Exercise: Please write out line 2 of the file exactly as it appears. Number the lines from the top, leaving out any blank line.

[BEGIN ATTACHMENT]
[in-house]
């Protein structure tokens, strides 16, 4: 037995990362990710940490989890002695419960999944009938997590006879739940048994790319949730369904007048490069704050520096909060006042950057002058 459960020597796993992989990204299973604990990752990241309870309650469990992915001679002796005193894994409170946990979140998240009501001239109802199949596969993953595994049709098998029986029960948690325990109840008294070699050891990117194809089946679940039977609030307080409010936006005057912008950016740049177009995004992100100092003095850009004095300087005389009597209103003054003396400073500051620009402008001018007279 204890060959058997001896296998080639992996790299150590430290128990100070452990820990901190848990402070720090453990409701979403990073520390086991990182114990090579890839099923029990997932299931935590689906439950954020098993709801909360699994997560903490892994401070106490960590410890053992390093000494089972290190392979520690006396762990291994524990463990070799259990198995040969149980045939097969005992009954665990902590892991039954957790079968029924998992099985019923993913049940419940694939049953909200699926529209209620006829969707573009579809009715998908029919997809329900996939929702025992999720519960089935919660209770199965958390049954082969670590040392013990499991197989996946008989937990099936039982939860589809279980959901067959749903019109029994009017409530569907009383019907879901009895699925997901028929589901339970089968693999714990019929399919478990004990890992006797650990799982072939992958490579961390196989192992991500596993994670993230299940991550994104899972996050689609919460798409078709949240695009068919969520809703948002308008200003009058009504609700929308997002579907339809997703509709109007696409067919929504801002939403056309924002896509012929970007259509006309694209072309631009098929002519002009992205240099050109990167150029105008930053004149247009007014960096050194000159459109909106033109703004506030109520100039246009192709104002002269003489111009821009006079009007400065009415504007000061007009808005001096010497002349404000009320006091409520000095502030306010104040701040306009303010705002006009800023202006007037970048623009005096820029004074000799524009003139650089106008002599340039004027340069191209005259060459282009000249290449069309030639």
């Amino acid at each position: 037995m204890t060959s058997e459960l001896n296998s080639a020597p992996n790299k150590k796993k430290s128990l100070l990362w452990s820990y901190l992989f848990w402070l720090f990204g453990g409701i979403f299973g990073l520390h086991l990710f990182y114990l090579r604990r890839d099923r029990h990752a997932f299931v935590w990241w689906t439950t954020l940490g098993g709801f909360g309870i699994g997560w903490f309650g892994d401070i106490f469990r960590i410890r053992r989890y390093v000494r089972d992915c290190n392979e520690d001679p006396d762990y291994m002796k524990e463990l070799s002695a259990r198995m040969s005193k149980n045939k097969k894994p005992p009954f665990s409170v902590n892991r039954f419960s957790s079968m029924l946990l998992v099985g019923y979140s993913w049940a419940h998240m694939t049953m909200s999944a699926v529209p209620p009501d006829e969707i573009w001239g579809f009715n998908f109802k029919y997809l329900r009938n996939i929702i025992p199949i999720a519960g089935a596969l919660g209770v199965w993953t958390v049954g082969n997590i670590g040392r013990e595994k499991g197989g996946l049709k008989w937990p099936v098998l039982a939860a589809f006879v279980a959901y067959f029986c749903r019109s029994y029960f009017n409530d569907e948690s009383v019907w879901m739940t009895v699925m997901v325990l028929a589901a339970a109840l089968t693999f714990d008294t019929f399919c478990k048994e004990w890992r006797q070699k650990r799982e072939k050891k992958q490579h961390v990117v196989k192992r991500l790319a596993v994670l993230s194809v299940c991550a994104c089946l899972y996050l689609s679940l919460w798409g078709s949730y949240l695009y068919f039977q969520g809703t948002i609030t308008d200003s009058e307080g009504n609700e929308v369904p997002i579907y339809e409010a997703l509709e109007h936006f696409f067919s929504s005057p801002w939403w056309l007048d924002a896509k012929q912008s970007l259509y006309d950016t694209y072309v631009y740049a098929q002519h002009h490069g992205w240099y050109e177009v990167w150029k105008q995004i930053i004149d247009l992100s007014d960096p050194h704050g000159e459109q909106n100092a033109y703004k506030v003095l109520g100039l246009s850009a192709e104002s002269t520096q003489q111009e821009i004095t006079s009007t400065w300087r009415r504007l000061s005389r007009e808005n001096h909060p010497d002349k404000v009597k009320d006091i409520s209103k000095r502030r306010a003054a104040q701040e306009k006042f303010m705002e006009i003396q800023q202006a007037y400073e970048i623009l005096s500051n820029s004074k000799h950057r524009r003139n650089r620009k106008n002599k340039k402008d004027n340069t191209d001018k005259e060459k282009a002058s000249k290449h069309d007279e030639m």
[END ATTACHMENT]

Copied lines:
């Protein structure tokens, strides 16, 4: 037995990362990710940490989890002695419960999944009938997590006879739940048994790319949730369904007048490069704050520096909060006042950057002058 459960020597796993992989990204299973604990990752990241309870309650469990992915001679002796005193894994409170946990979140998240009501001239109802199949596969993953595994049709098998029986029960948690325990109840008294070699050891990117194809089946679940039977609030307080409010936006005057912008950016740049177009995004992100100092003095850009004095300087005389009597209103003054003396400073500051620009402008001018007279 204890060959058997001896296998080639992996790299150590430290128990100070452990820990901190848990402070720090453990409701979403990073520390086991990182114990090579890839099923029990997932299931935590689906439950954020098993709801909360699994997560903490892994401070106490960590410890053992390093000494089972290190392979520690006396762990291994524990463990070799259990198995040969149980045939097969005992009954665990902590892991039954957790079968029924998992099985019923993913049940419940694939049953909200699926529209209620006829969707573009579809009715998908029919997809329900996939929702025992999720519960089935919660209770199965958390049954082969670590040392013990499991197989996946008989937990099936039982939860589809279980959901067959749903019109029994009017409530569907009383019907879901009895699925997901028929589901339970089968693999714990019929399919478990004990890992006797650990799982072939992958490579961390196989192992991500596993994670993230299940991550994104899972996050689609919460798409078709949240695009068919969520809703948002308008200003009058009504609700929308997002579907339809997703509709109007696409067919929504801002939403056309924002896509012929970007259509006309694209072309631009098929002519002009992205240099050109990167150029105008930053004149247009007014960096050194000159459109909106033109703004506030109520100039246009192709104002002269003489111009821009006079009007400065009415504007000061007009808005001096010497002349404000009320006091409520000095502030306010104040701040306009303010705002006009800023202006007037970048623009005096820029004074000799524009003139650089106008002599340039004027340069191209005259060459282009000249290449069309030639």